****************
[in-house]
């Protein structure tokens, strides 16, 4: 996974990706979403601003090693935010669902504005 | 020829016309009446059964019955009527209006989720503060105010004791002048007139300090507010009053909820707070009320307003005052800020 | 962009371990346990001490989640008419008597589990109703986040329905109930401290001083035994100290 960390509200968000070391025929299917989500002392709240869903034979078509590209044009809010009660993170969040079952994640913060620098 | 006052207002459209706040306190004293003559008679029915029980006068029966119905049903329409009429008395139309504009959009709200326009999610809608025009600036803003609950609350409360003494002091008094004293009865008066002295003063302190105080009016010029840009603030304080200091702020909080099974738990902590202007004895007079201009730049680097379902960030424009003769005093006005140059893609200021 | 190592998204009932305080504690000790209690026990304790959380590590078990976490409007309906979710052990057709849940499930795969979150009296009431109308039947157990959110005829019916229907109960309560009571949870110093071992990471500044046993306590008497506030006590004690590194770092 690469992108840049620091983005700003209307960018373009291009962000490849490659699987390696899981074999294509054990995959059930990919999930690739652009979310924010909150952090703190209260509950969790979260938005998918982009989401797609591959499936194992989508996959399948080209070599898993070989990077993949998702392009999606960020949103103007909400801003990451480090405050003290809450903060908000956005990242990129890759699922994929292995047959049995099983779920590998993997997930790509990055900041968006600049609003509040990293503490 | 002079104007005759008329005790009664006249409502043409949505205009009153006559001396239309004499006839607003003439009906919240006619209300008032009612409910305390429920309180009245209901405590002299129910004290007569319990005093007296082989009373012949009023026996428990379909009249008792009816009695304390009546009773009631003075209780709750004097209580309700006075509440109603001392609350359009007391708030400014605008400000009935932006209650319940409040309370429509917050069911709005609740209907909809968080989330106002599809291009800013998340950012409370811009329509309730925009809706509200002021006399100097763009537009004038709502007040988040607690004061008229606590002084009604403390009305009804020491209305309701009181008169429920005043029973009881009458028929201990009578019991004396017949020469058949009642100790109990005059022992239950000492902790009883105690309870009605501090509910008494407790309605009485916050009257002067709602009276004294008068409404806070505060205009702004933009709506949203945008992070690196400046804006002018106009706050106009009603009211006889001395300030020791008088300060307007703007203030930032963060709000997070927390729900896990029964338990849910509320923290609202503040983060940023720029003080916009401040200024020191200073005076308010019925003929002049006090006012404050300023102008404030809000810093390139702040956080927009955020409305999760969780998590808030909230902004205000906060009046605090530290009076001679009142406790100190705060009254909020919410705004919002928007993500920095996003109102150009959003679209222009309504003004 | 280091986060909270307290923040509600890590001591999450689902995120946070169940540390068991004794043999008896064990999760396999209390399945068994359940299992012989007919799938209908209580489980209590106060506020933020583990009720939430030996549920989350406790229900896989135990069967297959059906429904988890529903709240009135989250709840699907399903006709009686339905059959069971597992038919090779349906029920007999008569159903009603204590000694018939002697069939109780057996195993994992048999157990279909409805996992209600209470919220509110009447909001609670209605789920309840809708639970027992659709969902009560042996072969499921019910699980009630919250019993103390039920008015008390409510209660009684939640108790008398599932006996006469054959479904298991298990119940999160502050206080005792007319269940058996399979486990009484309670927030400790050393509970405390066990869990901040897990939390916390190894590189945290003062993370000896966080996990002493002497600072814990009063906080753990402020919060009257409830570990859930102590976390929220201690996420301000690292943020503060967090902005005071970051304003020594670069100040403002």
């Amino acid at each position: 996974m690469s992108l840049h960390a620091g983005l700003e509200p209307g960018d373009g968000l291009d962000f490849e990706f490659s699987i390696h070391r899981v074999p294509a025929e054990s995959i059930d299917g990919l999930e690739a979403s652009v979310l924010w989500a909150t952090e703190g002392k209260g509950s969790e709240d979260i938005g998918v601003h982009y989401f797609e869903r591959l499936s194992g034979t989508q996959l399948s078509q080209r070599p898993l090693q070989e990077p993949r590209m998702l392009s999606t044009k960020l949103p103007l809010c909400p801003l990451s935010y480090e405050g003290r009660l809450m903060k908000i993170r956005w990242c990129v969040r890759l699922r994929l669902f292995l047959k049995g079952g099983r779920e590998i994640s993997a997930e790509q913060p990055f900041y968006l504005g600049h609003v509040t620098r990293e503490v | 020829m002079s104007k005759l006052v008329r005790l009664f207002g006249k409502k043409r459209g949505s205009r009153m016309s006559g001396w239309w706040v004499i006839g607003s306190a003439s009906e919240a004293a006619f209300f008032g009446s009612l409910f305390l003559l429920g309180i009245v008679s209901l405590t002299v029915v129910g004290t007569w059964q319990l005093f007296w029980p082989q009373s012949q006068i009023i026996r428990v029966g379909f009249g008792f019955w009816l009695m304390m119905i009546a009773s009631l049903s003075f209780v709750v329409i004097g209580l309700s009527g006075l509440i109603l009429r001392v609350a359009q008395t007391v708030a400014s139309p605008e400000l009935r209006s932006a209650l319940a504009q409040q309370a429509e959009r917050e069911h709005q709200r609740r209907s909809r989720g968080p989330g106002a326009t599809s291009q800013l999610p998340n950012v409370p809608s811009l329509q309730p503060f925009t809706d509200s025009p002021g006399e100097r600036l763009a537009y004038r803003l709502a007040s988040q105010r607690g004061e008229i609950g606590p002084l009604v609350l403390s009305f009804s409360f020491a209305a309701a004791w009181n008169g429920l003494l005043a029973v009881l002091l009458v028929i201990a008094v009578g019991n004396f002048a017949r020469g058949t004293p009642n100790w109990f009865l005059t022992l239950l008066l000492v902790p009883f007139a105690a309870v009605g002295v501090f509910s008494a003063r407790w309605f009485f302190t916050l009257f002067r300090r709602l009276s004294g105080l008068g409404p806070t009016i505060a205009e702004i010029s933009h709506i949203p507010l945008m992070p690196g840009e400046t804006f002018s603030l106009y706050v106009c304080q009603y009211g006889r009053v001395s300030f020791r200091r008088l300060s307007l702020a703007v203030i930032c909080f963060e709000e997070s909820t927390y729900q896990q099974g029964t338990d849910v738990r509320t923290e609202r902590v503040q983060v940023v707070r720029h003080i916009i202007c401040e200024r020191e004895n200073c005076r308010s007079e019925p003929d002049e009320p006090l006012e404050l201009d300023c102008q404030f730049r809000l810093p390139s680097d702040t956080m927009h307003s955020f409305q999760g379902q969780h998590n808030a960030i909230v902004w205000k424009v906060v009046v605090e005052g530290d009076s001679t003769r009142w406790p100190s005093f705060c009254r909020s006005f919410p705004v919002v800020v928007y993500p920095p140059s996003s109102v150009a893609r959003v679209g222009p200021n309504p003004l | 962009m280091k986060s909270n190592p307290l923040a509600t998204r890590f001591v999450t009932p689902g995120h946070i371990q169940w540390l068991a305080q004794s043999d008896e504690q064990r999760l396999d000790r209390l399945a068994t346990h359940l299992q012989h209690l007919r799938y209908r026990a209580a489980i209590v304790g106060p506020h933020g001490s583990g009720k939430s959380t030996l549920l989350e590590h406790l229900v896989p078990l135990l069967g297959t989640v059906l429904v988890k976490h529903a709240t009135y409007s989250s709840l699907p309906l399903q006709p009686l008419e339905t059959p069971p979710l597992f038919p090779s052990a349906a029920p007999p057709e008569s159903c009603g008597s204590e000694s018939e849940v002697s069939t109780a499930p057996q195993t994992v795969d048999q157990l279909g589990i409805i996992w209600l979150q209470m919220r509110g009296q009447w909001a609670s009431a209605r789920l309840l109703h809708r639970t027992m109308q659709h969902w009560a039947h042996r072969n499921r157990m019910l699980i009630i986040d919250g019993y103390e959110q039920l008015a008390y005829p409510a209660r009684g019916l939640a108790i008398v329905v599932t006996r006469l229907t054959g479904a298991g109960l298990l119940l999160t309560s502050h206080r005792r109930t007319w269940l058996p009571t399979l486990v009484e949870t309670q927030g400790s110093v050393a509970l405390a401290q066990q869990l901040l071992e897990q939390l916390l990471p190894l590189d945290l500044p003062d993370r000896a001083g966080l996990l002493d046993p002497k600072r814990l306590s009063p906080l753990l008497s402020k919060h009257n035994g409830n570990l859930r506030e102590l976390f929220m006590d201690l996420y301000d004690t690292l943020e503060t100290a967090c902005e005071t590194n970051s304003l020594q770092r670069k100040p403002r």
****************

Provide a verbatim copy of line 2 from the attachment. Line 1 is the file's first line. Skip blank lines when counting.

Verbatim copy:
């Protein structure tokens, strides 16, 4: 996974990706979403601003090693935010669902504005 | 020829016309009446059964019955009527209006989720503060105010004791002048007139300090507010009053909820707070009320307003005052800020 | 962009371990346990001490989640008419008597589990109703986040329905109930401290001083035994100290 960390509200968000070391025929299917989500002392709240869903034979078509590209044009809010009660993170969040079952994640913060620098 | 006052207002459209706040306190004293003559008679029915029980006068029966119905049903329409009429008395139309504009959009709200326009999610809608025009600036803003609950609350409360003494002091008094004293009865008066002295003063302190105080009016010029840009603030304080200091702020909080099974738990902590202007004895007079201009730049680097379902960030424009003769005093006005140059893609200021 | 190592998204009932305080504690000790209690026990304790959380590590078990976490409007309906979710052990057709849940499930795969979150009296009431109308039947157990959110005829019916229907109960309560009571949870110093071992990471500044046993306590008497506030006590004690590194770092 690469992108840049620091983005700003209307960018373009291009962000490849490659699987390696899981074999294509054990995959059930990919999930690739652009979310924010909150952090703190209260509950969790979260938005998918982009989401797609591959499936194992989508996959399948080209070599898993070989990077993949998702392009999606960020949103103007909400801003990451480090405050003290809450903060908000956005990242990129890759699922994929292995047959049995099983779920590998993997997930790509990055900041968006600049609003509040990293503490 | 002079104007005759008329005790009664006249409502043409949505205009009153006559001396239309004499006839607003003439009906919240006619209300008032009612409910305390429920309180009245209901405590002299129910004290007569319990005093007296082989009373012949009023026996428990379909009249008792009816009695304390009546009773009631003075209780709750004097209580309700006075509440109603001392609350359009007391708030400014605008400000009935932006209650319940409040309370429509917050069911709005609740209907909809968080989330106002599809291009800013998340950012409370811009329509309730925009809706509200002021006399100097763009537009004038709502007040988040607690004061008229606590002084009604403390009305009804020491209305309701009181008169429920005043029973009881009458028929201990009578019991004396017949020469058949009642100790109990005059022992239950000492902790009883105690309870009605501090509910008494407790309605009485916050009257002067709602009276004294008068409404806070505060205009702004933009709506949203945008992070690196400046804006002018106009706050106009009603009211006889001395300030020791008088300060307007703007203030930032963060709000997070927390729900896990029964338990849910509320923290609202503040983060940023720029003080916009401040200024020191200073005076308010019925003929002049006090006012404050300023102008404030809000810093390139702040956080927009955020409305999760969780998590808030909230902004205000906060009046605090530290009076001679009142406790100190705060009254909020919410705004919002928007993500920095996003109102150009959003679209222009309504003004 | 280091986060909270307290923040509600890590001591999450689902995120946070169940540390068991004794043999008896064990999760396999209390399945068994359940299992012989007919799938209908209580489980209590106060506020933020583990009720939430030996549920989350406790229900896989135990069967297959059906429904988890529903709240009135989250709840699907399903006709009686339905059959069971597992038919090779349906029920007999008569159903009603204590000694018939002697069939109780057996195993994992048999157990279909409805996992209600209470919220509110009447909001609670209605789920309840809708639970027992659709969902009560042996072969499921019910699980009630919250019993103390039920008015008390409510209660009684939640108790008398599932006996006469054959479904298991298990119940999160502050206080005792007319269940058996399979486990009484309670927030400790050393509970405390066990869990901040897990939390916390190894590189945290003062993370000896966080996990002493002497600072814990009063906080753990402020919060009257409830570990859930102590976390929220201690996420301000690292943020503060967090902005005071970051304003020594670069100040403002």